by Ian Burley
How useful are the latest ultra high-speed memory cards?
UPDATE, 11th November 2007, some E-3 test results added
Last week Olympus released firmware upgrades for the relatively new E-410 and E-510 DSLR models, up from Version 1.0 to 1.1. The only reason given for the upgrade was to correct an issue with writing to high speed memory cards. I can't really say that either our own E-410 or E-510 samples have exhibited any problems in this respect and I have used SanDisk Extreme III and IV plus Lexar Pro 133x and 300x UDMA cards.
Co-incidentally, I have noticed some requests for information about the value of using latest generation of 266x and 300x high speed cards, so I decided to run some timings. For the first time, while running long continuous shooting sequence tests, I experienced one card-writing error with the E-510. It's likely that the last frame in the sequence was lost, though as I wasn't shooting different scenes, I can't be sure. This was before I had upgraded the E-510's firmware to version 1.1. After upgrading, the error was not experienced again.
Faster memory system
An immediate impression is that the E-510 has a significantly faster memory system compared to previous-generation E-system models. I haven't tested the E-410 yet, but I believe the E-410's memory system is similar to the E-510's. In highest-resolution, SHQ picture quality mode, the E-510 is able to sustain an unlimited continuous shooting rate of 3 frames per second (fps) with good quality 133x compact flash cards. xD cards were not tested, but I doubt that this high level of performance is possible with xD media, even the high-speed rated types.
In a similar SHQ picture mode, an E-400 was only able to sustain a long continuous shooting rate at 1.4 fps. The E-510 (and the E-410) at last enjoy the performance benefit of a USB 2.0 High speed port and the older E-400's pedestrian 0.6MB/sec picture transfer rate is eclipsed by the E-510 which, when USB-tethered, can send picture data at over 4MB/sec. However, at over 10MB/sec, you'd still be better off using a good quality external card reader with 133x cards. In RAW mode, the E-510 can shoot up to 11 frames at 3fps burst mode compared to just 5 with the E-400.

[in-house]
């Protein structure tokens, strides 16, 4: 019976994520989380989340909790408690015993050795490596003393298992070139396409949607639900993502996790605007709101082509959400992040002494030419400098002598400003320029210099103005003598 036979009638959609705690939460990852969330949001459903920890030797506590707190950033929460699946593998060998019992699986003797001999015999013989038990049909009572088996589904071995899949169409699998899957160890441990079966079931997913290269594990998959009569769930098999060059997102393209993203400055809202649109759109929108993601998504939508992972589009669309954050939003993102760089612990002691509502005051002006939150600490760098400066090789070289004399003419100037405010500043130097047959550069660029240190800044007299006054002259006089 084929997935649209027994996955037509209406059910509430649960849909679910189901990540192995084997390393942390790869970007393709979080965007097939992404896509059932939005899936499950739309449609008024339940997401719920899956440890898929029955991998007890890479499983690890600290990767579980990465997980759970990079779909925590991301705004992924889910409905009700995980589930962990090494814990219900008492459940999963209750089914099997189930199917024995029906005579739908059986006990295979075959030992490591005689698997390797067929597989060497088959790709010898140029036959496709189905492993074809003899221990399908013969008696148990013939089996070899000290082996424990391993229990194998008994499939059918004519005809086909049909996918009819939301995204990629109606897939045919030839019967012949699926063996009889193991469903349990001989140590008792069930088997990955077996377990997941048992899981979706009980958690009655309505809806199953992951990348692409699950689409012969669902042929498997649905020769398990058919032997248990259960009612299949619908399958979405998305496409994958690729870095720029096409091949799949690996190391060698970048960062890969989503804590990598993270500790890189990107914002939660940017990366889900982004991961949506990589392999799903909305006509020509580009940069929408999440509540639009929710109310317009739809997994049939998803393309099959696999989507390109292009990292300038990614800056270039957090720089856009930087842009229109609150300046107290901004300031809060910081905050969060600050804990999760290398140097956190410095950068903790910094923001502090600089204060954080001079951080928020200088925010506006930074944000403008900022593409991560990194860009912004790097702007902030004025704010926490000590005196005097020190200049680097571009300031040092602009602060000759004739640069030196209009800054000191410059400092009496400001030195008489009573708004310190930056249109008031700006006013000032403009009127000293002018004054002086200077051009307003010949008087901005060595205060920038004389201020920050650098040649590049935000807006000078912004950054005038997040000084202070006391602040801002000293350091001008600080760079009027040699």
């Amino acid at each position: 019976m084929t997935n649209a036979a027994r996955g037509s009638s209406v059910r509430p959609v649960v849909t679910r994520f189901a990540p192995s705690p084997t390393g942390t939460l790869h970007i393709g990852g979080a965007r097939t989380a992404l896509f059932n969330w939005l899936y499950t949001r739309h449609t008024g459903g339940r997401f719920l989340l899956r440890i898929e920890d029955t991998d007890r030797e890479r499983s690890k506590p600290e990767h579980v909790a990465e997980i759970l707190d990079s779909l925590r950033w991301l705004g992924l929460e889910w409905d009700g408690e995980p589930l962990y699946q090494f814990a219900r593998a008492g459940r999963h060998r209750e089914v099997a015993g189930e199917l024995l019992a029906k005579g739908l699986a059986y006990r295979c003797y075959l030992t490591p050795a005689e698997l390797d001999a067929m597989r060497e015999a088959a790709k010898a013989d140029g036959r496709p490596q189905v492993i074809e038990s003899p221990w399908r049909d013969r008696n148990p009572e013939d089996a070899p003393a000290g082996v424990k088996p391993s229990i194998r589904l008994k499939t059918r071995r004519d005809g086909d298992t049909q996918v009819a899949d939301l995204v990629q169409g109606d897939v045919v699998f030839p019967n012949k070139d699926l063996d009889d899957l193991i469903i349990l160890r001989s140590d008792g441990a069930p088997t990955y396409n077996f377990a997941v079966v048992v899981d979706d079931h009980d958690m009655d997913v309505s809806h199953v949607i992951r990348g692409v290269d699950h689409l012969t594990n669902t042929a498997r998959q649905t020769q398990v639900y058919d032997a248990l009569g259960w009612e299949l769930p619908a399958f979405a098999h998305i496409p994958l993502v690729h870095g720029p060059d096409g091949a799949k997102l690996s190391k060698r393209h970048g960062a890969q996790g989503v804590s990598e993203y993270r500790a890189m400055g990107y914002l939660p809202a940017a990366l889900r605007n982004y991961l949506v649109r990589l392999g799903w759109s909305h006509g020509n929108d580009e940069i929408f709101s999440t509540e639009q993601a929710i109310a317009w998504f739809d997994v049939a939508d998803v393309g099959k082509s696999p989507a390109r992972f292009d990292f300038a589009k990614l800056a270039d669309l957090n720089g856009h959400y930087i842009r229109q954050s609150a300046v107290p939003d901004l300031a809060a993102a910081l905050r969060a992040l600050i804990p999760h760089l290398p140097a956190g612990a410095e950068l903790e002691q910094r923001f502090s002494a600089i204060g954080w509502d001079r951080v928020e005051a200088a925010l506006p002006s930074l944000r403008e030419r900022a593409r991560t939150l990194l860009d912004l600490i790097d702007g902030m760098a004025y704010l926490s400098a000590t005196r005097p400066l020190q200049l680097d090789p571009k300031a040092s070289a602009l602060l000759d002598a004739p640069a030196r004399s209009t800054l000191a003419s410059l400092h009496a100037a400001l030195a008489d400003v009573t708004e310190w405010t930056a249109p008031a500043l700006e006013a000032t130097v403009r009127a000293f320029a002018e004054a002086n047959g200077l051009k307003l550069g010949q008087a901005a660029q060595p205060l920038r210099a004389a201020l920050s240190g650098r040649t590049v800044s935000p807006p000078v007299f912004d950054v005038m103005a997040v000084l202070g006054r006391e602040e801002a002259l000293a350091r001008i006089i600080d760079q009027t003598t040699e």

No in-camera UDMA support yet
What is crystal clear is that the E-510 does not support UDMA, so the core benefits of the Lexar Pro 300x UDMA are not realised. To be honest, hardly any cameras support UDMA yet. The only reasons for investing in a UDMA card if you are an E-510 or E-410 user are for future-proofing and if you want extra fast transfers using high-speed card readers. You could see transfer rates of up to 40MB/sec if you have a UDMA card reader and a FireWire 800 port on your PC. That would see a full 8GB card emptied in three an a half minutes compared with over half an hour if you transferred direct from the camera.
See the test results
On page two of this article you will find test result tables for selected high speed memory cards used with an E-510, with some measurements made with version 1.0 firmware and others after upgrading to version 1.1. Also included are some comparisons with the performance of an E-400.
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High-speed memory cards tested with the latest Olympus E-Series DSLRs
Four Thirds User editorial team High-speed memory cards tested with the latest Olympus E-Series DSLRs
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